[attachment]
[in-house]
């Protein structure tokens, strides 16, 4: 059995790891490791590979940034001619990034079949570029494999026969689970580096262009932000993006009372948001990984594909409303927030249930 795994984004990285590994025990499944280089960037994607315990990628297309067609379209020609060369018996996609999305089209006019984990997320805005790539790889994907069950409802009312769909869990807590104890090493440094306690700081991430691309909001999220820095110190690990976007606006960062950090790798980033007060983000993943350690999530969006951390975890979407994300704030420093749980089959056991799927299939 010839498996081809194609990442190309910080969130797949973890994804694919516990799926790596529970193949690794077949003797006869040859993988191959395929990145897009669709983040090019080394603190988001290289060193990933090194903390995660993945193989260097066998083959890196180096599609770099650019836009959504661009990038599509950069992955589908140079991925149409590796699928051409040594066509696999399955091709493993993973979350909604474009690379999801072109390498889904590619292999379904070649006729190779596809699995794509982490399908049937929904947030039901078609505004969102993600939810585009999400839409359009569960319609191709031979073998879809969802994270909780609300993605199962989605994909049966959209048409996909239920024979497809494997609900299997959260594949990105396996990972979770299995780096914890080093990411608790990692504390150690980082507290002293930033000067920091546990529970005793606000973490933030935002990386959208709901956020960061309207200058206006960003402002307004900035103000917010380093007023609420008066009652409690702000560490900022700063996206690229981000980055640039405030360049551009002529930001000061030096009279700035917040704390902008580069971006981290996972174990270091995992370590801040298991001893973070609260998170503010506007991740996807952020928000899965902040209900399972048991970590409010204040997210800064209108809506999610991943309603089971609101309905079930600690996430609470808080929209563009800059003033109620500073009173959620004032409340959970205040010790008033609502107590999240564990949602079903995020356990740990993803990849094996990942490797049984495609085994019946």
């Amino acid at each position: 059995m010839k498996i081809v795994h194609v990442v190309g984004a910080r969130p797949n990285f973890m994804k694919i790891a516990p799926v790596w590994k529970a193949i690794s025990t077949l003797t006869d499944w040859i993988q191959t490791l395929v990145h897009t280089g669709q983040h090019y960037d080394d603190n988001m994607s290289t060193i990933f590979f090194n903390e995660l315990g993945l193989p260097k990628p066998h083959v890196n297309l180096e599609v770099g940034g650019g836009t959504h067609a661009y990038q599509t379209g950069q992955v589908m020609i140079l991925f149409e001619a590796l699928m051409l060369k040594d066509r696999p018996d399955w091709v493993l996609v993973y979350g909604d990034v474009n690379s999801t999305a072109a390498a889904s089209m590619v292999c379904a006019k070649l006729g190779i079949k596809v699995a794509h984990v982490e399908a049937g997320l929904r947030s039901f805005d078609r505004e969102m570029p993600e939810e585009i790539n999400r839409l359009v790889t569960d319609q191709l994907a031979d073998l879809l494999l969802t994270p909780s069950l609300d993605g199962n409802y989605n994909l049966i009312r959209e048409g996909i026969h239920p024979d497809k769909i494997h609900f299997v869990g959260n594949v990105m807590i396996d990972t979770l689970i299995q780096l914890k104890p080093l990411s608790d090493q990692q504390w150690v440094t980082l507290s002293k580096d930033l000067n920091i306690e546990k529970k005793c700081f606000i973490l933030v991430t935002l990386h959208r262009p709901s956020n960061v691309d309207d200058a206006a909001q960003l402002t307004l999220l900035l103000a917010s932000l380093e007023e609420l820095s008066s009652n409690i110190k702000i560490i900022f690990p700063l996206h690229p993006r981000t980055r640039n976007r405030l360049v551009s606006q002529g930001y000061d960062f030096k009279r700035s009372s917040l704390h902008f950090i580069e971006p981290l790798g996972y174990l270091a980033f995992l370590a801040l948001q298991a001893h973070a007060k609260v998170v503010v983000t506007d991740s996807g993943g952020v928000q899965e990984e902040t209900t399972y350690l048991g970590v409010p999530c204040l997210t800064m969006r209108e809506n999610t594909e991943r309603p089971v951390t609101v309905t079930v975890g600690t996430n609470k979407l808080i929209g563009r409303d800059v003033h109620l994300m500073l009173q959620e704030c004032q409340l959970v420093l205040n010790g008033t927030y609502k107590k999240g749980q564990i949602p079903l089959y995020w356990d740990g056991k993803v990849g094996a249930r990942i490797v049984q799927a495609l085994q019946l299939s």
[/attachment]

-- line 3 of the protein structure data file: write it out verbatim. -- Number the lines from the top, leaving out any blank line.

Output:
């Amino acid at each position: 059995m010839k498996i081809v795994h194609v990442v190309g984004a910080r969130p797949n990285f973890m994804k694919i790891a516990p799926v790596w590994k529970a193949i690794s025990t077949l003797t006869d499944w040859i993988q191959t490791l395929v990145h897009t280089g669709q983040h090019y960037d080394d603190n988001m994607s290289t060193i990933f590979f090194n903390e995660l315990g993945l193989p260097k990628p066998h083959v890196n297309l180096e599609v770099g940034g650019g836009t959504h067609a661009y990038q599509t379209g950069q992955v589908m020609i140079l991925f149409e001619a590796l699928m051409l060369k040594d066509r696999p018996d399955w091709v493993l996609v993973y979350g909604d990034v474009n690379s999801t999305a072109a390498a889904s089209m590619v292999c379904a006019k070649l006729g190779i079949k596809v699995a794509h984990v982490e399908a049937g997320l929904r947030s039901f805005d078609r505004e969102m570029p993600e939810e585009i790539n999400r839409l359009v790889t569960d319609q191709l994907a031979d073998l879809l494999l969802t994270p909780s069950l609300d993605g199962n409802y989605n994909l049966i009312r959209e048409g996909i026969h239920p024979d497809k769909i494997h609900f299997v869990g959260n594949v990105m807590i396996d990972t979770l689970i299995q780096l914890k104890p080093l990411s608790d090493q990692q504390w150690v440094t980082l507290s002293k580096d930033l000067n920091i306690e546990k529970k005793c700081f606000i973490l933030v991430t935002l990386h959208r262009p709901s956020n960061v691309d309207d200058a206006a909001q960003l402002t307004l999220l900035l103000a917010s932000l380093e007023e609420l820095s008066s009652n409690i110190k702000i560490i900022f690990p700063l996206h690229p993006r981000t980055r640039n976007r405030l360049v551009s606006q002529g930001y000061d960062f030096k009279r700035s009372s917040l704390h902008f950090i580069e971006p981290l790798g996972y174990l270091a980033f995992l370590a801040l948001q298991a001893h973070a007060k609260v998170v503010v983000t506007d991740s996807g993943g952020v928000q899965e990984e902040t209900t399972y350690l048991g970590v409010p999530c204040l997210t800064m969006r209108e809506n999610t594909e991943r309603p089971v951390t609101v309905t079930v975890g600690t996430n609470k979407l808080i929209g563009r409303d800059v003033h109620l994300m500073l009173q959620e704030c004032q409340l959970v420093l205040n010790g008033t927030y609502k107590k999240g749980q564990i949602p079903l089959y995020w356990d740990g056991k993803v990849g094996a249930r990942i490797v049984q799927a495609l085994q019946l299939s």